Mathematicians show how shallow water may help explain tsunami power
(Phys.org)—While wave watching is a favorite pastime of beachgoers, few notice what is happening in the shallowest water. A closer look by two University of Colorado Boulder applied mathematicians has led to the discovery of interacting X- and Y-shaped ocean waves that may help explain why some tsunamis are able to wreak so much havoc.
Professor Mark Ablowitz and doctoral student Douglas Baldwin repeatedly observed such wave interactions in ankle-deep water at both Nuevo Vallarta, Mexico, and Venice Beach, Calif., in the Pacific Ocean—interactions that were thought to be very rare but which actually happen every day near low tide. There they saw single, straight waves interacting with each other to form X- and Y-shaped waves as well as more complex wave structures, all predicted by mathematical equations, said Ablowitz.
When most ocean waves collide, the "interaction height" is the sum of the incoming wave heights, said Baldwin. "But the wave heights that we saw from such interactions were much taller, indicating that they are what we call nonlinear," he said.
Satellite observations of the 2011 tsunami generated by the devastating earthquake that struck Japan indicate there was an X-shaped wave created by the merger of two large waves. "This significantly increased the destructive power of the event," said Ablowitz. "If the interaction had happened at a much greater distance from shore, the devastation could have been even worse as the amplitude could have been even larger. Not every tsunami is strengthened by interacting waves, but when they do intersect there can be a powerful multiplier because of the nonlinearity."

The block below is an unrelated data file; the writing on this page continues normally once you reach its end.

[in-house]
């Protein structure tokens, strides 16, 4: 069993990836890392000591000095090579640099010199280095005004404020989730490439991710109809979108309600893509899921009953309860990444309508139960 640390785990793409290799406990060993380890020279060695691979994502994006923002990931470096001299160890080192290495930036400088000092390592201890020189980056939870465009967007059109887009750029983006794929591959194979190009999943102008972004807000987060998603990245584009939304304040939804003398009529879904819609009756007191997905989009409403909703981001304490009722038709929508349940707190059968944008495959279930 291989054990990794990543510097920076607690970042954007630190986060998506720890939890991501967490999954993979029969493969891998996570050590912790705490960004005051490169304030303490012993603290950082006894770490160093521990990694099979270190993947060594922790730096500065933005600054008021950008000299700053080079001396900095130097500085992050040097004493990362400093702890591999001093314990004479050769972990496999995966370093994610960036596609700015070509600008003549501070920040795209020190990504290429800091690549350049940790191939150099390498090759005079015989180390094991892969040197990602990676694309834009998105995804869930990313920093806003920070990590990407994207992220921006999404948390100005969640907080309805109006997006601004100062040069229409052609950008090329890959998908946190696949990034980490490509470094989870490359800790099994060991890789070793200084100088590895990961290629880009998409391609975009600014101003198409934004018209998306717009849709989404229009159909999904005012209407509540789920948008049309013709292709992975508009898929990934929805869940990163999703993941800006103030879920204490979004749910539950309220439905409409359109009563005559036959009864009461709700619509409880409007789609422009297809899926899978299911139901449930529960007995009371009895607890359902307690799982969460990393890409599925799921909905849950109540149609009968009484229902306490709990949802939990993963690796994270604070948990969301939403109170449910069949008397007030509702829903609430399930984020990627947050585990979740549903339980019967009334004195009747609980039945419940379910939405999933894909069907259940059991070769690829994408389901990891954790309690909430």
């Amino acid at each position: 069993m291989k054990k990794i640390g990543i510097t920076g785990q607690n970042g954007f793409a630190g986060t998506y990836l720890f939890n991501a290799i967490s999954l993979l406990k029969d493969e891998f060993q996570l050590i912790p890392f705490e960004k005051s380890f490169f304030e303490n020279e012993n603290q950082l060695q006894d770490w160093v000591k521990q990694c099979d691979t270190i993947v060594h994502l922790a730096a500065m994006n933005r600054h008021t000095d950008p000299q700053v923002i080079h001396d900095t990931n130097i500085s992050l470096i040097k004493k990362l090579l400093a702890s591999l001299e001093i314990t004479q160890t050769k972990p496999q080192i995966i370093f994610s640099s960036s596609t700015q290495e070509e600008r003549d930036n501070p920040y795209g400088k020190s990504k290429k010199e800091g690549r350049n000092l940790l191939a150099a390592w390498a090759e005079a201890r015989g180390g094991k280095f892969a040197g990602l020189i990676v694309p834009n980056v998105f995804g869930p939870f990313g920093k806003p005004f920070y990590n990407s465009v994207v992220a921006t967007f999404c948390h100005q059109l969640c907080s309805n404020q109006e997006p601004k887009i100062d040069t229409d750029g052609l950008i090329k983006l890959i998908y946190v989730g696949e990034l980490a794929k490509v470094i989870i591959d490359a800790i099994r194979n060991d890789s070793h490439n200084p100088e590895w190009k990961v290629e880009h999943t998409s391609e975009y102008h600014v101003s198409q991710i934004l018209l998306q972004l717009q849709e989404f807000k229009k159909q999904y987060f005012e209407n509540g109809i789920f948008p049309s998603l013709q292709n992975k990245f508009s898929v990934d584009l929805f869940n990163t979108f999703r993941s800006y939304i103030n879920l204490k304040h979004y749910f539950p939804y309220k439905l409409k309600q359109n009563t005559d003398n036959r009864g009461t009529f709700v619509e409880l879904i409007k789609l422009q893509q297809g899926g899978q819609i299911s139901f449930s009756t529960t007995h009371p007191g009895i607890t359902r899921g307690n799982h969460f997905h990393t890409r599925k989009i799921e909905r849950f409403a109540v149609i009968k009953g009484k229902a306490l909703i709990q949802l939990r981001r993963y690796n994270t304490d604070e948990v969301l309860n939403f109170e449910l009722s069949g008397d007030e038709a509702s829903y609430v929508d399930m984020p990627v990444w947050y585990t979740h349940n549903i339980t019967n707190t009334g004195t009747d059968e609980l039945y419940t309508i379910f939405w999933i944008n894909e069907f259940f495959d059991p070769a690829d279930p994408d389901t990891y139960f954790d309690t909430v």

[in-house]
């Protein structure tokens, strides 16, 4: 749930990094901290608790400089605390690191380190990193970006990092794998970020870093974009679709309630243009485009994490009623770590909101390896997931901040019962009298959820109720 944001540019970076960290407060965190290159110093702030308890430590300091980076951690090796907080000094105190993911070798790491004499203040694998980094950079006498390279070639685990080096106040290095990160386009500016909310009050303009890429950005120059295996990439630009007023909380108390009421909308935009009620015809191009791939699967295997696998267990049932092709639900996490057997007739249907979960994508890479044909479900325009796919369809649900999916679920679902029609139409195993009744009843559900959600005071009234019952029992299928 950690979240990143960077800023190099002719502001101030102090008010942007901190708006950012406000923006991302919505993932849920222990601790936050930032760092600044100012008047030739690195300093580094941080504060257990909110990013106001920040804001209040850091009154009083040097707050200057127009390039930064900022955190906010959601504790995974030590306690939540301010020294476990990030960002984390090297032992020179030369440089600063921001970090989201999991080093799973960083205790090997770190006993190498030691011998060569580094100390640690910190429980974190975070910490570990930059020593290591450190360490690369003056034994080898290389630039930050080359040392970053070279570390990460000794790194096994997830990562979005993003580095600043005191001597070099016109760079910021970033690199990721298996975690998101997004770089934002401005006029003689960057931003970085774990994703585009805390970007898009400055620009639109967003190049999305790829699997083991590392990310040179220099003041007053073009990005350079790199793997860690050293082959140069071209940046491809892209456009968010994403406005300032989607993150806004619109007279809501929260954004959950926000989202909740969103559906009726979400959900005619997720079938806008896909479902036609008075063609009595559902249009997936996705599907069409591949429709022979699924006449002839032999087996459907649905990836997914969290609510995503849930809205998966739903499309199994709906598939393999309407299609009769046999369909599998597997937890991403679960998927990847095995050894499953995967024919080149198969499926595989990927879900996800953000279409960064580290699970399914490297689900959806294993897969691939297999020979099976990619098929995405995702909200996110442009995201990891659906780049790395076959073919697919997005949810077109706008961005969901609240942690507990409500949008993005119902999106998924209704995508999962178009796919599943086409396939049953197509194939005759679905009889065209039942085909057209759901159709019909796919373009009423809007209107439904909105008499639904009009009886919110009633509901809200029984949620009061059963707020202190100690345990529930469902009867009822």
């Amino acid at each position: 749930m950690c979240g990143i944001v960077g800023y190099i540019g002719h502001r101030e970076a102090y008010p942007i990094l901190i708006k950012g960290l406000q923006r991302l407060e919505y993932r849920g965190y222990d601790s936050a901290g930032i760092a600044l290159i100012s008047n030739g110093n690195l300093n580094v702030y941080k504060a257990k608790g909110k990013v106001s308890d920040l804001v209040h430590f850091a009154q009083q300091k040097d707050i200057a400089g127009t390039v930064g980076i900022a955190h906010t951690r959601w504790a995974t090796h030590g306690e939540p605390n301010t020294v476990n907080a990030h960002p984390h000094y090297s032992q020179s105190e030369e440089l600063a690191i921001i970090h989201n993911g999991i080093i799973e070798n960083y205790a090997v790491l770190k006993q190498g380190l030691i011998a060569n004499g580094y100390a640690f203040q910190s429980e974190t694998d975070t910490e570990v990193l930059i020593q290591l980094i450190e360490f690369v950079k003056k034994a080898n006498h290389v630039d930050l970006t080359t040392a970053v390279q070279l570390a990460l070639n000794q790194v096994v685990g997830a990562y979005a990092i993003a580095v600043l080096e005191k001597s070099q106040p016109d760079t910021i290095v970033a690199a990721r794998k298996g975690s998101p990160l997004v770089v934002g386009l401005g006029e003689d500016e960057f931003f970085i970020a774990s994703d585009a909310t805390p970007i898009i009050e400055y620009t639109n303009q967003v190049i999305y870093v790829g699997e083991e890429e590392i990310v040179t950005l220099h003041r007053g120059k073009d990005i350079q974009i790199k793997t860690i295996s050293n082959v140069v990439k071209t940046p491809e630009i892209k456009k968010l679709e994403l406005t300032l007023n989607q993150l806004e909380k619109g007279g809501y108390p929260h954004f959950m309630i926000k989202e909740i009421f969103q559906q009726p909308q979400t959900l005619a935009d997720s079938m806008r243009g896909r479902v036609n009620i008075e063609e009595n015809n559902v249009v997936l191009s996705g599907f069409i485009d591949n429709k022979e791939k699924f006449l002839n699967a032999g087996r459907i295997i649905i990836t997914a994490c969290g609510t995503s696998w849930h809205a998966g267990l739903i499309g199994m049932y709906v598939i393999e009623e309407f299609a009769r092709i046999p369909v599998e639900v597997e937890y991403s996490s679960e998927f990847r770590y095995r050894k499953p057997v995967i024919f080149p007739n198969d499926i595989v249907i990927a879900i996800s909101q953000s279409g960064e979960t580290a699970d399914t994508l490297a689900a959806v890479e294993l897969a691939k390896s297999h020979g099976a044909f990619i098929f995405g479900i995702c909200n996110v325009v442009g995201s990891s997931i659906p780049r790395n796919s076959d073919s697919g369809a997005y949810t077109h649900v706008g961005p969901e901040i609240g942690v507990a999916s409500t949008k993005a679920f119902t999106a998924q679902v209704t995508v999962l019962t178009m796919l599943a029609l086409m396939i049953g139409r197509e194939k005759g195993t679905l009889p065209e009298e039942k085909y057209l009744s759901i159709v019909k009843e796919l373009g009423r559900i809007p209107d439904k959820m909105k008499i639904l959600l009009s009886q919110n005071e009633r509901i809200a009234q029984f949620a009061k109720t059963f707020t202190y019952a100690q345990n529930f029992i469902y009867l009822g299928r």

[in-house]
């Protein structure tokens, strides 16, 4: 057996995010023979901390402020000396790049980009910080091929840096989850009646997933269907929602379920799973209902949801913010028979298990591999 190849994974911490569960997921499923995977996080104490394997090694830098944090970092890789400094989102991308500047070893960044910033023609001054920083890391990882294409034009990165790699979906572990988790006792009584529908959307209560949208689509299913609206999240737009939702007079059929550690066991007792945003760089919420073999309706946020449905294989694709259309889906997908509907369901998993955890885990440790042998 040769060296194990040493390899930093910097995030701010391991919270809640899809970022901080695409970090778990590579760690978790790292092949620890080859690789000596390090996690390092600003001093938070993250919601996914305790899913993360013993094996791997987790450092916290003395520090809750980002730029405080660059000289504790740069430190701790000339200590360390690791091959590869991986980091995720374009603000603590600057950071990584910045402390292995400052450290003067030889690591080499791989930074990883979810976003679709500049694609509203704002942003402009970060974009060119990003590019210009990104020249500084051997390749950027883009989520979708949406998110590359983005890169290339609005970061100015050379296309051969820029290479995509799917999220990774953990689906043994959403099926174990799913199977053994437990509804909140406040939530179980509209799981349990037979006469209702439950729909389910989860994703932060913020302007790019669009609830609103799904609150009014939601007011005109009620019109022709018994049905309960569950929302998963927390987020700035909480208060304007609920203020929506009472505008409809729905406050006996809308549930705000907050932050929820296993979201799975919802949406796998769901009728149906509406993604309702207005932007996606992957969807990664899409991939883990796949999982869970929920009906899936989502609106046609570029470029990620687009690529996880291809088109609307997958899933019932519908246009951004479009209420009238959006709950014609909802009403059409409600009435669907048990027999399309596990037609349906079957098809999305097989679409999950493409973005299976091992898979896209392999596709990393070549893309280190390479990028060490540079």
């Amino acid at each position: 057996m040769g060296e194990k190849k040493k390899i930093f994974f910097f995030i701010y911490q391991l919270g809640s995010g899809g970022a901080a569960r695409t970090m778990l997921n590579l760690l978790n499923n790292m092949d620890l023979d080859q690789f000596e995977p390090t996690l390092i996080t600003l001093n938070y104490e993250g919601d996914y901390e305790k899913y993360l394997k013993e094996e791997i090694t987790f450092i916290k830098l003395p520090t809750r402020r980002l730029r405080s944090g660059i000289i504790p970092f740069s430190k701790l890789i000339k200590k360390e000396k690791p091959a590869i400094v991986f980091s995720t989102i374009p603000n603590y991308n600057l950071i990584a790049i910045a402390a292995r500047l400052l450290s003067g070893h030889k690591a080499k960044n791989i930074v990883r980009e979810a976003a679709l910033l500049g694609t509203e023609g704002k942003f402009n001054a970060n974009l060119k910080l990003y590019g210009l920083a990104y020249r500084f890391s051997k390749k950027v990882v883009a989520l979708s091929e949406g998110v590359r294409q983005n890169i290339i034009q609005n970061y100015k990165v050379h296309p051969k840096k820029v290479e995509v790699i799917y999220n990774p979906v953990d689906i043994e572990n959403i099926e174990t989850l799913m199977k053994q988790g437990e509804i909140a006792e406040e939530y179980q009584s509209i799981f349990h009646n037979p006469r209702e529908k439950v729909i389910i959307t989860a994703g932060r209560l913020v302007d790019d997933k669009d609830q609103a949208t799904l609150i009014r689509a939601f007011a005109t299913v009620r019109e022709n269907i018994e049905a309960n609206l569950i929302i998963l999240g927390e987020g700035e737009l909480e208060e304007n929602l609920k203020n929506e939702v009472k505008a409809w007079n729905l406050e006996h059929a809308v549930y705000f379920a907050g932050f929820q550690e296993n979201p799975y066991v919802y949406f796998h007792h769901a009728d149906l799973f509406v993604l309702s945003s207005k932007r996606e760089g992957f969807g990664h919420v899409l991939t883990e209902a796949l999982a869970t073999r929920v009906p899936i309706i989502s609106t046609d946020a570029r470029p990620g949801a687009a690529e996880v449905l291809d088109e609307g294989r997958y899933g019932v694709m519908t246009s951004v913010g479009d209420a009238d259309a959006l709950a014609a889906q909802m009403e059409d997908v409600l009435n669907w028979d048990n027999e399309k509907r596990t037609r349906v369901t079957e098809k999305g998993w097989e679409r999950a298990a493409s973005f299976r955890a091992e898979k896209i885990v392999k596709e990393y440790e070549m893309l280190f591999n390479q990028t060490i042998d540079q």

Ablowitz first observed the nonlinear wave action in 2009 while visiting Nuevo Vallarta just north of Puerto Vallarta with his family. He took hundreds of photographs and videos of the peculiar waves over the next several years.
"Unlike most new physics, you can see these interactions without expensive equipment or years of training," said Ablowitz. "A person just needs to go to a flat beach, preferably near a jetty, within a few hours of low tide and know what to look for."
A paper on the subject by Ablowitz and Baldwin was published this month in the journal Physical Review E.
Baldwin, who is studying under Ablowitz, wanted to go the extra mile to verify that the wave interactions observed by his professor were not unique to one beach. In this case he drove more than 1,000 miles to the Los Angeles area "on a whim" to search for the types of waves Ablowitz had observed in Mexico. He hit the jackpot at Venice Beach.
"I don't think there is anything more enjoyable in science than discovering something by chance, predicting something you haven't seen, and then actually seeing what you predicted," said Baldwin.